24 June, 2009

The Wind That Shakes The Barley (2006)

Striking back against the Empire

Ken Loach’s controversial, Palme d’Or-winning study of Republicans v the Brits in 1920s Ireland raised the hackles of several well-known UK critics (who, customarily, didn’t feel the need to actually see the film) as well as Irish commentators. It’s normally a sign that an artist has got something right when he angers both sides of a debate and claims of bias seem moot when a film comprises such lyrical beauty, steadfast portrayals and a marvellous, articulate script.

For a British viewer, Loach’s film should leave an unpleasant taste in the mouth and a more-than nagging sense of shame at the atrocities committed by the British Empire in its most troublesome of ‘colonies’.

Accusations of exaggeration miss the point; there is doubtless historical truth portrayed here, and what would be the Empire-apologists’ argument, exactly? That the British army and Black and Tans ‘weren’t that bad, not really’? Oh, so they were only a little bit brutal and murderous in the name of Empire, were they? That’s alright then…

Except it isn’t, obviously. Loach, collaborating seamlessly with his scriptwriter Paul Laverty and cinematographer Barry Ackroyd, has at once captured the beauty of Ireland without resort to chocolate-box imagery, the articulate rage of the oppressed Republicans without need of obvious tub-thumping and the tragic horror of the attendant violence in the growth of the armed IRA campaign.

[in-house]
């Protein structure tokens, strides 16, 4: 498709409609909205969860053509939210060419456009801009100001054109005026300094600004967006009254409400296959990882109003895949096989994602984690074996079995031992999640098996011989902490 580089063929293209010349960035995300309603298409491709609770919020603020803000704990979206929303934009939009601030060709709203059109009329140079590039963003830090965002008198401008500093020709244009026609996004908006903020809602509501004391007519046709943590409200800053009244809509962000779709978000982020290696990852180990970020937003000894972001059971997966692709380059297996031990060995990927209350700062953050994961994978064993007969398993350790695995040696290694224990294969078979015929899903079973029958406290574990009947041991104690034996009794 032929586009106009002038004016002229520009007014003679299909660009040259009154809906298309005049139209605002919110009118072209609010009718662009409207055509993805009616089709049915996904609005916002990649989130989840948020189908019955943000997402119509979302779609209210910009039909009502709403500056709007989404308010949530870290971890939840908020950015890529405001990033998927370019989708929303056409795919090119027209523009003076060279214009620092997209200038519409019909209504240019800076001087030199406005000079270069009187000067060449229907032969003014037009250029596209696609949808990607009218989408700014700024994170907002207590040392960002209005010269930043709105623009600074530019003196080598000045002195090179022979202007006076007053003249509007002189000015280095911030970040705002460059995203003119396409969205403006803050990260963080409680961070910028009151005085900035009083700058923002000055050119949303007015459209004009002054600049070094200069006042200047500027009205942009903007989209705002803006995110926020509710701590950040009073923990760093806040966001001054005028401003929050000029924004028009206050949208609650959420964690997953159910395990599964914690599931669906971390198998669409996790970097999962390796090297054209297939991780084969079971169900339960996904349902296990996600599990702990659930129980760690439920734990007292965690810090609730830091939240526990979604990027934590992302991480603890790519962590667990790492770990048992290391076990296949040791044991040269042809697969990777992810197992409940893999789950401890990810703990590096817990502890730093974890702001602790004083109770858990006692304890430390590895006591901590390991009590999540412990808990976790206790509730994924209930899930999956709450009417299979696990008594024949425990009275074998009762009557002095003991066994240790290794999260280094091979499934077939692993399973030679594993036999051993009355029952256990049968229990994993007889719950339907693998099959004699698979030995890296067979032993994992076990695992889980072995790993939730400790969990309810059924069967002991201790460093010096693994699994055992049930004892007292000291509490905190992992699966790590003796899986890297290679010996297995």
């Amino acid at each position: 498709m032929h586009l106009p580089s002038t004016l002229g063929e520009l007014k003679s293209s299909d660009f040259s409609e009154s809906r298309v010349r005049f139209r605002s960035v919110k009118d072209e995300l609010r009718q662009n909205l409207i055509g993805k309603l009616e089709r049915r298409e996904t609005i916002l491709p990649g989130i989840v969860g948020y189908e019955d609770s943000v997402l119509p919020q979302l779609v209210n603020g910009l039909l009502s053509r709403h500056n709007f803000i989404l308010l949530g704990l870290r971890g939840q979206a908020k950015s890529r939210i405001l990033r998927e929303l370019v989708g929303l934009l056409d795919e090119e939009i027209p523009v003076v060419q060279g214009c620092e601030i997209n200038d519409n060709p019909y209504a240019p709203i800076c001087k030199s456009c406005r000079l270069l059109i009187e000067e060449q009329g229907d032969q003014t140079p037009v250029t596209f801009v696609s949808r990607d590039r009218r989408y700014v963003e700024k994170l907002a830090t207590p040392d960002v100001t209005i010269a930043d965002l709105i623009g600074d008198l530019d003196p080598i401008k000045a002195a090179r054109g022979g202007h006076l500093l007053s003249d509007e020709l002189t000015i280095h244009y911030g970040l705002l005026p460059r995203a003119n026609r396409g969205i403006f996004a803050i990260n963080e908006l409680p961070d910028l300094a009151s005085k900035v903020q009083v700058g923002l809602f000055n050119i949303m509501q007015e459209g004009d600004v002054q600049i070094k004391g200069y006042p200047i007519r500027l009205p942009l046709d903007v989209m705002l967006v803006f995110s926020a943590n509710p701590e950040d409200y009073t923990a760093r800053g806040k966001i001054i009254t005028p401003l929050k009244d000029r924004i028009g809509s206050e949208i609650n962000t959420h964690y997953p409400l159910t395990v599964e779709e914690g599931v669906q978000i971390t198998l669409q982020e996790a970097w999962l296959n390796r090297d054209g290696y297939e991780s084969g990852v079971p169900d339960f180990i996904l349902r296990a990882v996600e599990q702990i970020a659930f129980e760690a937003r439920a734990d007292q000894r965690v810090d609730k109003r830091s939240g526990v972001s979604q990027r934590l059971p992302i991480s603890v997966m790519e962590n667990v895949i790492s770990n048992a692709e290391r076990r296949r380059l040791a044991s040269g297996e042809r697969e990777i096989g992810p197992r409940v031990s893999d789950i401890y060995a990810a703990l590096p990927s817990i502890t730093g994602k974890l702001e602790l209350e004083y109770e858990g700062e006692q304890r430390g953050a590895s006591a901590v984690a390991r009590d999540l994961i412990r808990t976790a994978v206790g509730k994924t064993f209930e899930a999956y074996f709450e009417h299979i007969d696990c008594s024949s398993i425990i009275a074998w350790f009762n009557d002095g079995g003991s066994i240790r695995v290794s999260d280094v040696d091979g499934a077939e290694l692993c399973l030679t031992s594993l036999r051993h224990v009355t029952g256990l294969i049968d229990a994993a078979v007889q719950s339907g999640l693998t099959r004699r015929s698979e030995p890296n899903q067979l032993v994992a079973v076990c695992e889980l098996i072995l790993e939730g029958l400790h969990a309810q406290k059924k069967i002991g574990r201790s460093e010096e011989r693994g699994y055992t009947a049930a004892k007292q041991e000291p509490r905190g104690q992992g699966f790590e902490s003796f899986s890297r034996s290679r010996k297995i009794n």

Cillian Murphy plays Damien, a young medical graduate bound for a career as a doctor in London who is urged, following the brutal killing of a 17-year-old in front of his mother by thuggish British soldiers, to stay and help the cause. At first unwilling, even mocking of his peers (”What are we going to do? Fight the British with our hurling sticks?”), his viewpoint and life are changed forever when he witnesses the violence of Ireland’s unwelcome guests at the train station from where he is about to leave.

Swearing allegiance along with his brother Teddy (Padraic Delaney) to the IRA, the pair are transformed into charismatic, unswervingly loyal leaders. But their loyalties carry them towards different paths and the heaviest of prices to be paid…

Murphy and Delaeney carry the movie, with brilliant support from Liam Cunningham as the older and wiser Dan and Siobhan McSweeney as Damien’s tragic lover, Julia. In fact, there is rarely a mis-step from any of the cast and it is remarkable the extent to which the film informs the viewer of the political turmoil at the heart of the struggle – achieved largely through very long sequences in which the characters do little other than express, passionately, their respective stances. In lesser hands, these sequences would have been dirge-like, but Loach and Laverty make them riveting.

Loach’s characteristic wry comedy, such as the opening game of hurling, a teenage message-boy who loses his message concerning a truce (”I was told there was a ‘T’ word that was the most important”) and a melodramatic pianist who accompanies the silent newsreel that announces the momentous news of the creation of the Free State provide welcome relief from the grim reality on display, but there is only ever one way this can end. Shame, perhaps, on us all.

Awards: Click here for details.

127 mins.

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